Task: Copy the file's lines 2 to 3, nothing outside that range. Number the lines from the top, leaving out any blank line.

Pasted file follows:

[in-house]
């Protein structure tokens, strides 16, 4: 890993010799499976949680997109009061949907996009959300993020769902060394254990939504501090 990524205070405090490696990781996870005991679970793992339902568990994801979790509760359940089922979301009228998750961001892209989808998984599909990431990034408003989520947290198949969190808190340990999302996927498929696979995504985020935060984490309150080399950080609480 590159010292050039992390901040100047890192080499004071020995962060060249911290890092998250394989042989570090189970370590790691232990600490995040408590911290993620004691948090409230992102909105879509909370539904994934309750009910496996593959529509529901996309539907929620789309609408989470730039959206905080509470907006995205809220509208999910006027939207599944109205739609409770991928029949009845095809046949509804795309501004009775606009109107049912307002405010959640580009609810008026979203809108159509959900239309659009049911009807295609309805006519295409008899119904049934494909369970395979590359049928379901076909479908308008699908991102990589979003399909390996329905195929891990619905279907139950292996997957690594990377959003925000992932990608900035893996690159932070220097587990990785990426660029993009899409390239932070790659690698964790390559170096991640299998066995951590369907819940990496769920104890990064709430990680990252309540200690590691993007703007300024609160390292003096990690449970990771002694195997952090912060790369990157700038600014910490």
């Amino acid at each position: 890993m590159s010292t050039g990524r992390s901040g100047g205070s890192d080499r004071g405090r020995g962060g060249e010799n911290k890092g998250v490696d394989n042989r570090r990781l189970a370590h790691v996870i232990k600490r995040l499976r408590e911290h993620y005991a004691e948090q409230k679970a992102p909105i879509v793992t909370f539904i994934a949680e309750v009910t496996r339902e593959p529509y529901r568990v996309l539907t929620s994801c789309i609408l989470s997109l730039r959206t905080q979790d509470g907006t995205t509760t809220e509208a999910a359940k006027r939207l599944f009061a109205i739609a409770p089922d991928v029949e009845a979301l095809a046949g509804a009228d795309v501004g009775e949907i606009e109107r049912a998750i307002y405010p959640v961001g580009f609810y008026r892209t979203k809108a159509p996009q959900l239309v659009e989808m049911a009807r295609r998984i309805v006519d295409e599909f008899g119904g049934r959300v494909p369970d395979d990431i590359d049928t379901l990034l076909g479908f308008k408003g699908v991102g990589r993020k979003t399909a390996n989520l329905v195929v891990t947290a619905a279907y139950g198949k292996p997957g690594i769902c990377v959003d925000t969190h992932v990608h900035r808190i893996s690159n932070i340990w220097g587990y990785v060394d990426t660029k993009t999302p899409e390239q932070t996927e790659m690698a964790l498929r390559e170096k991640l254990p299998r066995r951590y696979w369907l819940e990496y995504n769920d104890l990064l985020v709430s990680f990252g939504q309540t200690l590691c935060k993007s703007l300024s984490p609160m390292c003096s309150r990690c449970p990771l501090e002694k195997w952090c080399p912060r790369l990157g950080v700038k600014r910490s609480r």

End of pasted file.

């Protein structure tokens, strides 16, 4: 890993010799499976949680997109009061949907996009959300993020769902060394254990939504501090 990524205070405090490696990781996870005991679970793992339902568990994801979790509760359940089922979301009228998750961001892209989808998984599909990431990034408003989520947290198949969190808190340990999302996927498929696979995504985020935060984490309150080399950080609480 590159010292050039992390901040100047890192080499004071020995962060060249911290890092998250394989042989570090189970370590790691232990600490995040408590911290993620004691948090409230992102909105879509909370539904994934309750009910496996593959529509529901996309539907929620789309609408989470730039959206905080509470907006995205809220509208999910006027939207599944109205739609409770991928029949009845095809046949509804795309501004009775606009109107049912307002405010959640580009609810008026979203809108159509959900239309659009049911009807295609309805006519295409008899119904049934494909369970395979590359049928379901076909479908308008699908991102990589979003399909390996329905195929891990619905279907139950292996997957690594990377959003925000992932990608900035893996690159932070220097587990990785990426660029993009899409390239932070790659690698964790390559170096991640299998066995951590369907819940990496769920104890990064709430990680990252309540200690590691993007703007300024609160390292003096990690449970990771002694195997952090912060790369990157700038600014910490």
């Amino acid at each position: 890993m590159s010292t050039g990524r992390s901040g100047g205070s890192d080499r004071g405090r020995g962060g060249e010799n911290k890092g998250v490696d394989n042989r570090r990781l189970a370590h790691v996870i232990k600490r995040l499976r408590e911290h993620y005991a004691e948090q409230k679970a992102p909105i879509v793992t909370f539904i994934a949680e309750v009910t496996r339902e593959p529509y529901r568990v996309l539907t929620s994801c789309i609408l989470s997109l730039r959206t905080q979790d509470g907006t995205t509760t809220e509208a999910a359940k006027r939207l599944f009061a109205i739609a409770p089922d991928v029949e009845a979301l095809a046949g509804a009228d795309v501004g009775e949907i606009e109107r049912a998750i307002y405010p959640v961001g580009f609810y008026r892209t979203k809108a159509p996009q959900l239309v659009e989808m049911a009807r295609r998984i309805v006519d295409e599909f008899g119904g049934r959300v494909p369970d395979d990431i590359d049928t379901l990034l076909g479908f308008k408003g699908v991102g990589r993020k979003t399909a390996n989520l329905v195929v891990t947290a619905a279907y139950g198949k292996p997957g690594i769902c990377v959003d925000t969190h992932v990608h900035r808190i893996s690159n932070i340990w220097g587990y990785v060394d990426t660029k993009t999302p899409e390239q932070t996927e790659m690698a964790l498929r390559e170096k991640l254990p299998r066995r951590y696979w369907l819940e990496y995504n769920d104890l990064l985020v709430s990680f990252g939504q309540t200690l590691c935060k993007s703007l300024s984490p609160m390292c003096s309150r990690c449970p990771l501090e002694k195997w952090c080399p912060r790369l990157g950080v700038k600014r910490s609480r």